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Yeast. 2019 Jun 13. doi: 10.1002/yea.3427. [Epub ahead of print]

Aneuploidy in yeast: Segregation error or adaptation mechanism?

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Division of Population Genetics, Department of Zoology, Stockholm University, Stockholm, Sweden.


Aneuploidy is the loss or gain of chromosomes within a genome. It is often detrimental and has been associated with cell death and genetic disorders. However, aneuploidy can also be beneficial and provide a quick solution through changes in gene dosage when cells face environmental stress. Here, we review the prevalence of aneuploidy in Saccharomyces, Candida, and Cryptococcus yeasts (and their hybrid offspring) and analyse associations with chromosome size and specific stressors. We discuss how aneuploidy, a segregation error, may in fact provide a natural route for the diversification of microbes and enable important evolutionary innovations given the right ecological circumstances, such as the colonisation of new environments or the transition from commensal to pathogenic lifestyle. We also draw attention to a largely unstudied cross link between hybridisation and aneuploidy. Hybrid meiosis, involving two divergent genomes, can lead to drastically increased rates of aneuploidy in the offspring due to antirecombination and chromosomal missegregation. Because hybridisation and aneuploidy have both been shown to increase with environmental stress, we believe it important and timely to start exploring the evolutionary significance of their co-occurrence.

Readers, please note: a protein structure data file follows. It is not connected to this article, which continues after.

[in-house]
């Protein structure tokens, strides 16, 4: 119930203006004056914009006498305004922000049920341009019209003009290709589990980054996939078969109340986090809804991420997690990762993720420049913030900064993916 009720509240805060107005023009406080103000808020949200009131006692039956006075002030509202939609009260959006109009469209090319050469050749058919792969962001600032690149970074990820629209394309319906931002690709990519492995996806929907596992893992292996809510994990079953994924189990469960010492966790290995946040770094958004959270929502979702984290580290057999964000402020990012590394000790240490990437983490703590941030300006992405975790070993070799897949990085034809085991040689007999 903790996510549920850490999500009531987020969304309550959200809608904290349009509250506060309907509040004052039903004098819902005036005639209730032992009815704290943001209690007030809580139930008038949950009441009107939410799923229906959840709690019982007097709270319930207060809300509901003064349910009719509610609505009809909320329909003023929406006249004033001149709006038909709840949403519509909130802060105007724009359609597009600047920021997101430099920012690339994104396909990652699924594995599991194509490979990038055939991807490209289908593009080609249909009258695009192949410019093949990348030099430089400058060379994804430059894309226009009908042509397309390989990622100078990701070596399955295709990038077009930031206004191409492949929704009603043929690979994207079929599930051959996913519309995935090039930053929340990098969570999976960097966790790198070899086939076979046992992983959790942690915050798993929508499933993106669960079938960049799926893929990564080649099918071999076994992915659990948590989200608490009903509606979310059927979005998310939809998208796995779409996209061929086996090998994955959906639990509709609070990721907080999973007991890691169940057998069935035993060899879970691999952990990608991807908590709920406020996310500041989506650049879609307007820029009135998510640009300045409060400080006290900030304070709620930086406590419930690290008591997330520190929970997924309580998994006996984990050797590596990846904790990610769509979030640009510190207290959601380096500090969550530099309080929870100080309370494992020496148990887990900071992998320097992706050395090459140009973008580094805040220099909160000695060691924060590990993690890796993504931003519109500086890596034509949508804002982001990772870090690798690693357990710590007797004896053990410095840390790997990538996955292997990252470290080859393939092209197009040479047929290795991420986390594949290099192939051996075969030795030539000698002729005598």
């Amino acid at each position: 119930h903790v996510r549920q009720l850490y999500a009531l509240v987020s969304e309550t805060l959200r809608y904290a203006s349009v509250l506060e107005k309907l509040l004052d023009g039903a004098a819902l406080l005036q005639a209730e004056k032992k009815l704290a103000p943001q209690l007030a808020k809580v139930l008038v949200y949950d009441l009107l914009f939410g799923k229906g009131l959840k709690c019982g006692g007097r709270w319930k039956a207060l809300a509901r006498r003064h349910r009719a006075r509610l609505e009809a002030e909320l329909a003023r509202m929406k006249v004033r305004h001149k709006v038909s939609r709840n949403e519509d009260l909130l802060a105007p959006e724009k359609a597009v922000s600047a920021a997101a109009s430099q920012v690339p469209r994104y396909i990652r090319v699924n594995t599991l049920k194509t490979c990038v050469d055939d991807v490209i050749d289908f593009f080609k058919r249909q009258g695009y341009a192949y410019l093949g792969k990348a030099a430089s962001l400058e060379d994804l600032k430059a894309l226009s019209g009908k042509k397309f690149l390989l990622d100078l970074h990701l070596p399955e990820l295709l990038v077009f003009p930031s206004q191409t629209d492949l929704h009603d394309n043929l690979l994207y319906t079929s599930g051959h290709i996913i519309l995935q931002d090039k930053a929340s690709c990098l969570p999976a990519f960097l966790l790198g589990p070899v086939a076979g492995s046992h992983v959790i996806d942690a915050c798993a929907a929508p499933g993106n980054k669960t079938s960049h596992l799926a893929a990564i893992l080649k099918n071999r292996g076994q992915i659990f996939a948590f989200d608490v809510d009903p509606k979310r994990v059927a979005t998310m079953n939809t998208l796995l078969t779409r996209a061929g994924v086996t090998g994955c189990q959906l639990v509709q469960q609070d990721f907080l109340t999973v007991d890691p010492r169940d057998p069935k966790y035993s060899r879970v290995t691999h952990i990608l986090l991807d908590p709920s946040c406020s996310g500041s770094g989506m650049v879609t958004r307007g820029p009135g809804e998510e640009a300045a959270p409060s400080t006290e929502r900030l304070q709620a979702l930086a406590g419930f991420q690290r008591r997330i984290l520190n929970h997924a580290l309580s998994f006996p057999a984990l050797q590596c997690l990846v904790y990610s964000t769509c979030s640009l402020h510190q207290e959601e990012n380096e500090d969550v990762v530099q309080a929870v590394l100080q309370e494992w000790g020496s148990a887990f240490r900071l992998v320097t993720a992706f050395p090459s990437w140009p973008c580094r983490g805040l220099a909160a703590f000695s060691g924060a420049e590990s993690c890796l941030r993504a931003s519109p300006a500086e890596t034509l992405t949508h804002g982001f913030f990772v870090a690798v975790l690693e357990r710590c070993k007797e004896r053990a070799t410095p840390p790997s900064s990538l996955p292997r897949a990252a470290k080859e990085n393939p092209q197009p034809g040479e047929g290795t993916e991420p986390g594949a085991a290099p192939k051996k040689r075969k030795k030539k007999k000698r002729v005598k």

adaptation; aneuploidy; environmental stress; hybridisation; yeast

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